Higher Ed Finance



Given the ongoing impacts of COVID-19, many higher education institutions have felt financial strain related to increased costs, decreased enrollment and concerns about future funding streams. It is important that institutions be thoughtful about their finances and the way they adapt to the changing landscape.  The Higher Education Recovery Task Force has provided four recommendations for institutions:

1. Understand the financial impact of COVID-19 on state budgets.

  1. While the scope of the long-term economic impact of the COVID-19 pandemic remains to be seen, it is already evident that state revenues have taken a hit. According to a report from the Urban Institute, state tax collections were down 6.4% from March through August 2020 compared to the same period the year before.
  2. When examining how states are responding to projections and fluctuating budgets, the National Association of State Budget Officers reports that many governors have directed state agencies to develop budget reduction plans for up to 20% for fiscal years 2021 and 2022, anticipating the potential for even more severe losses ahead.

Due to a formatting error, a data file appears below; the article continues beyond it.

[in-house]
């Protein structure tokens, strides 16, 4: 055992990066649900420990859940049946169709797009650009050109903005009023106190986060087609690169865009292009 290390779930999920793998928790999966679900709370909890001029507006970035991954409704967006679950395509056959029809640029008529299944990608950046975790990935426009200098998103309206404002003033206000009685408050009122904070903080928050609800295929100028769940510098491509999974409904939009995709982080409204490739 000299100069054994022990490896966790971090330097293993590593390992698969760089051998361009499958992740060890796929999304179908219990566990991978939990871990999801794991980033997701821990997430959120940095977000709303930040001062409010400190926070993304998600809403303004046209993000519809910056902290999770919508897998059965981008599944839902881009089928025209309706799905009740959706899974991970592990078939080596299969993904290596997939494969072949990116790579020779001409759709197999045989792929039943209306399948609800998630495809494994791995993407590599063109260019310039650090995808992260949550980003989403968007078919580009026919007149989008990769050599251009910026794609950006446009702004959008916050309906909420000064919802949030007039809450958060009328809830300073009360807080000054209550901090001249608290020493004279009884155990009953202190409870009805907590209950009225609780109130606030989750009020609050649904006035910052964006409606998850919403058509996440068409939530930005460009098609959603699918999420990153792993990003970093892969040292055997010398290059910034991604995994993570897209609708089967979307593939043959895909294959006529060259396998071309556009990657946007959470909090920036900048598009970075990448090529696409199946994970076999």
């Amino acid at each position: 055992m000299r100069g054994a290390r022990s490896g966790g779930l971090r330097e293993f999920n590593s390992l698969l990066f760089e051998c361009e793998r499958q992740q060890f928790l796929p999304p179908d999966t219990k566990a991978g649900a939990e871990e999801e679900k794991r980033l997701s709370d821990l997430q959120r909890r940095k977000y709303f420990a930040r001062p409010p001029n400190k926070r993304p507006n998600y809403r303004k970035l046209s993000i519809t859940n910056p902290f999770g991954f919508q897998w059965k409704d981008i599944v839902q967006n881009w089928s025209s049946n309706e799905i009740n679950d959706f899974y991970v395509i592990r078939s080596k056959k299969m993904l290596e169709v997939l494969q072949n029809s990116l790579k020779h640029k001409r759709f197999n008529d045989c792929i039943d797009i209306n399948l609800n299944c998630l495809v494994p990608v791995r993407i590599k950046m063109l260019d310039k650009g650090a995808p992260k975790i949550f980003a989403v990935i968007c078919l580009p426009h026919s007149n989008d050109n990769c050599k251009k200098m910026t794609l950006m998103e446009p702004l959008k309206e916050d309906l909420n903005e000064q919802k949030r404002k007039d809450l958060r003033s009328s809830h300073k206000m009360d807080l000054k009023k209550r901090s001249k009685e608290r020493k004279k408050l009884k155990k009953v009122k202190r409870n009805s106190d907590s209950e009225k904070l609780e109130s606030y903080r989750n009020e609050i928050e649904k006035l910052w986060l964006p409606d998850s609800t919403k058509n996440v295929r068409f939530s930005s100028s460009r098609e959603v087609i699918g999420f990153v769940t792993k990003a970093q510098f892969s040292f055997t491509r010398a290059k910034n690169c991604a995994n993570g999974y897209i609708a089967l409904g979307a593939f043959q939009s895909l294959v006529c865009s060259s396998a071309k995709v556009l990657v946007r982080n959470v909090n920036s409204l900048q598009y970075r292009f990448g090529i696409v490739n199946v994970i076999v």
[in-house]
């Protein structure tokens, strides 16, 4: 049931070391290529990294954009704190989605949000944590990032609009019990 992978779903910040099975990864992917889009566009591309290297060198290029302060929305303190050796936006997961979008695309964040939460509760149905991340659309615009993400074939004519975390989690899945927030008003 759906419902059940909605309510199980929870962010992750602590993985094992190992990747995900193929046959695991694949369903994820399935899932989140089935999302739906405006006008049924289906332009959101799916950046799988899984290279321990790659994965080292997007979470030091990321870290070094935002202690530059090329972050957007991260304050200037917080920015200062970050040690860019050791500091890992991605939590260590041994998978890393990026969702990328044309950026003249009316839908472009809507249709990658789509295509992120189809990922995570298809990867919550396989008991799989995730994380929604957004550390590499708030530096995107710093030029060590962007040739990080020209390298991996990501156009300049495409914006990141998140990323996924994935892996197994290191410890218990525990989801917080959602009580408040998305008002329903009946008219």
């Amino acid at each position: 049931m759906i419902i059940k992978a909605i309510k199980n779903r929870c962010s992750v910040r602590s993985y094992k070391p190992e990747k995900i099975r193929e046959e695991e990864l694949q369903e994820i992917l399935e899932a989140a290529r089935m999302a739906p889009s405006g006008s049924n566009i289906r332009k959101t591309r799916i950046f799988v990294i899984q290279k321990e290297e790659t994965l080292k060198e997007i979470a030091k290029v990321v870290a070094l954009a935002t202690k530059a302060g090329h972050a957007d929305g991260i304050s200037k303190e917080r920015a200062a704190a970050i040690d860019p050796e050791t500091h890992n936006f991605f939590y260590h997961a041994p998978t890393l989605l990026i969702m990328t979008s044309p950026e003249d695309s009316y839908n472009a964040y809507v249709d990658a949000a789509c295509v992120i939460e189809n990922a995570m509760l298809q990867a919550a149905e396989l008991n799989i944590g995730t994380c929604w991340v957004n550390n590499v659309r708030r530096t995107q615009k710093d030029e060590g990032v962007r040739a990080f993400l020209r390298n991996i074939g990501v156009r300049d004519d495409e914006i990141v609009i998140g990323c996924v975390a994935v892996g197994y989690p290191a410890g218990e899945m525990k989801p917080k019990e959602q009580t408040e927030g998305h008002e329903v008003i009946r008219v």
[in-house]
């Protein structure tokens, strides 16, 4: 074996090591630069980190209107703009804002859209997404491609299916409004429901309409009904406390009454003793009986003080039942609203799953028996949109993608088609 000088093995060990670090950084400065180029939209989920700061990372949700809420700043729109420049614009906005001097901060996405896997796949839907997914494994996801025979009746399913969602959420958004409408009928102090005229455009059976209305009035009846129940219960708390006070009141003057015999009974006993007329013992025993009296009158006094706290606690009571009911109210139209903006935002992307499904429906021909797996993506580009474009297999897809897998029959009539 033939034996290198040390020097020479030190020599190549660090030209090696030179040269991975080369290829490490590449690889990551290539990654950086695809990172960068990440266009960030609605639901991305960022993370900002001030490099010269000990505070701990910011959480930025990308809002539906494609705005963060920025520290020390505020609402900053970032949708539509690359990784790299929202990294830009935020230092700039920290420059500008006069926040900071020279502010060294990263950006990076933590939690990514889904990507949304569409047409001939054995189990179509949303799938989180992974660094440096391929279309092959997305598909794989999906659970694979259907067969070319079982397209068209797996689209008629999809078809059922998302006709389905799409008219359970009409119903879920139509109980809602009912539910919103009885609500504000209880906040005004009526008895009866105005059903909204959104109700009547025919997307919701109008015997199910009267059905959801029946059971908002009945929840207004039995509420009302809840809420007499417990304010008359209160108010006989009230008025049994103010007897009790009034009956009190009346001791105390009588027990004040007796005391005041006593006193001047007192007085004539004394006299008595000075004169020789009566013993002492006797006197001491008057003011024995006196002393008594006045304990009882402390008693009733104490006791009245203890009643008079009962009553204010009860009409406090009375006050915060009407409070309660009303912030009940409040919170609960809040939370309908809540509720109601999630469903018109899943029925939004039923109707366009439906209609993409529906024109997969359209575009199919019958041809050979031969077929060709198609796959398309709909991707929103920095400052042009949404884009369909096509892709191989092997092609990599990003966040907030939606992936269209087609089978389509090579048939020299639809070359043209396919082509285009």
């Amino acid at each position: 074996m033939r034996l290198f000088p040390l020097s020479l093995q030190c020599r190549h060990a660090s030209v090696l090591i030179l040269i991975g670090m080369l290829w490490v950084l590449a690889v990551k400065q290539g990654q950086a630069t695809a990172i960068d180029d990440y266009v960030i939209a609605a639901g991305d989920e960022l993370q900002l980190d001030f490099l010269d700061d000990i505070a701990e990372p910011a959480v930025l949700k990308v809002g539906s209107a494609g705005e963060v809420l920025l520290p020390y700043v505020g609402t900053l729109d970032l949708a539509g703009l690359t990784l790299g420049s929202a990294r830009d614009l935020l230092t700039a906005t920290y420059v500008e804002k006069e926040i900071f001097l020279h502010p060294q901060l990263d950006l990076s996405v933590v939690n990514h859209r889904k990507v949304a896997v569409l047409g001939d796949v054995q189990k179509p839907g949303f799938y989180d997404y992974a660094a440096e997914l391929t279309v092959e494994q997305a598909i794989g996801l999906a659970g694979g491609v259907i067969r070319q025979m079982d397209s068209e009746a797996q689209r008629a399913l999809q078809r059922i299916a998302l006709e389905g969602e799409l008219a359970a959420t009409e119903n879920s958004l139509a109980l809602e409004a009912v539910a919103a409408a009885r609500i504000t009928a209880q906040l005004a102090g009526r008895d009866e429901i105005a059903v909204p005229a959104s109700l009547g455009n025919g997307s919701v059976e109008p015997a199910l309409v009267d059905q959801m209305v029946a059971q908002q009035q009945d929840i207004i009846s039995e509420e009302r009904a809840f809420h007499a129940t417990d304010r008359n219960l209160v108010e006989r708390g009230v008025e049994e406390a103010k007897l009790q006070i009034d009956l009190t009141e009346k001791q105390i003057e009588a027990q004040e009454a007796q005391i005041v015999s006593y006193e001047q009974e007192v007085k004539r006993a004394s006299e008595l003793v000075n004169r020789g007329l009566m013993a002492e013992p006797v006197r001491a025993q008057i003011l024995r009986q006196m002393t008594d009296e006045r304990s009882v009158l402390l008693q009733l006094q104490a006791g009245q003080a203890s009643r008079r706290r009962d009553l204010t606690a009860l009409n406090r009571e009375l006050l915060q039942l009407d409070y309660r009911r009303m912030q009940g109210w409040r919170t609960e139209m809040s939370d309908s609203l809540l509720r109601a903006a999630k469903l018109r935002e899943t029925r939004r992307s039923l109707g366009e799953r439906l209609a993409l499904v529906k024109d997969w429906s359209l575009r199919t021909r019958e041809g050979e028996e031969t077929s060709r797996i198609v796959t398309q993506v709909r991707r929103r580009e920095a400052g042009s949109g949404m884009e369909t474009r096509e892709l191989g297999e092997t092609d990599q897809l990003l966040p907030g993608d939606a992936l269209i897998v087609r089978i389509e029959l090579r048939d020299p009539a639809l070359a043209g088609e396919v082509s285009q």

3. As state governments respond to current and likely future budget shortfalls, it seems very probable that higher education will be significantly impacted. State system and institution leaders should seriously consider where they can make cuts that will have the smallest negative effect on students. The National Conference of State Legislatures has compiled a database that is tracking state budget-cutting and revenue-increasing measures.

2. Review the Consolidated Appropriations Act of 2021, particularly Governors Emergency Education Relief and Higher Education Emergency Relief funding.

  1. In December 2020, Congress passed the Consolidated Appropriations Act of 2021, which includes a stimulus and pandemic relief package that provides $81.88 billion for the Education Stabilization Fund. These funds are available through September 30, 2022.
  2. Each state with an approved application under the CARES Act passed in March receives funding, to be awarded within 30 days of the passage of the new act. The GEER funding in the Appropriations Act is divided into two streams:
  • $1,303,060,000 is allocated to states based 60% on a state’s proportion of population age 5 to 24 to the total population of that group nationally, and 40% on the relative number of children counted for Title I.
  • $2,750,000,000 is included for emergency assistance for non-public schools. The governor in each state administers this funding, which is based on the number of children ages 5 to 17 at 185% or less of the federal poverty level enrolled in non-public schools in the state in relation to the number of all such children in all states. Funds must be allocated to the non-public schools within six months.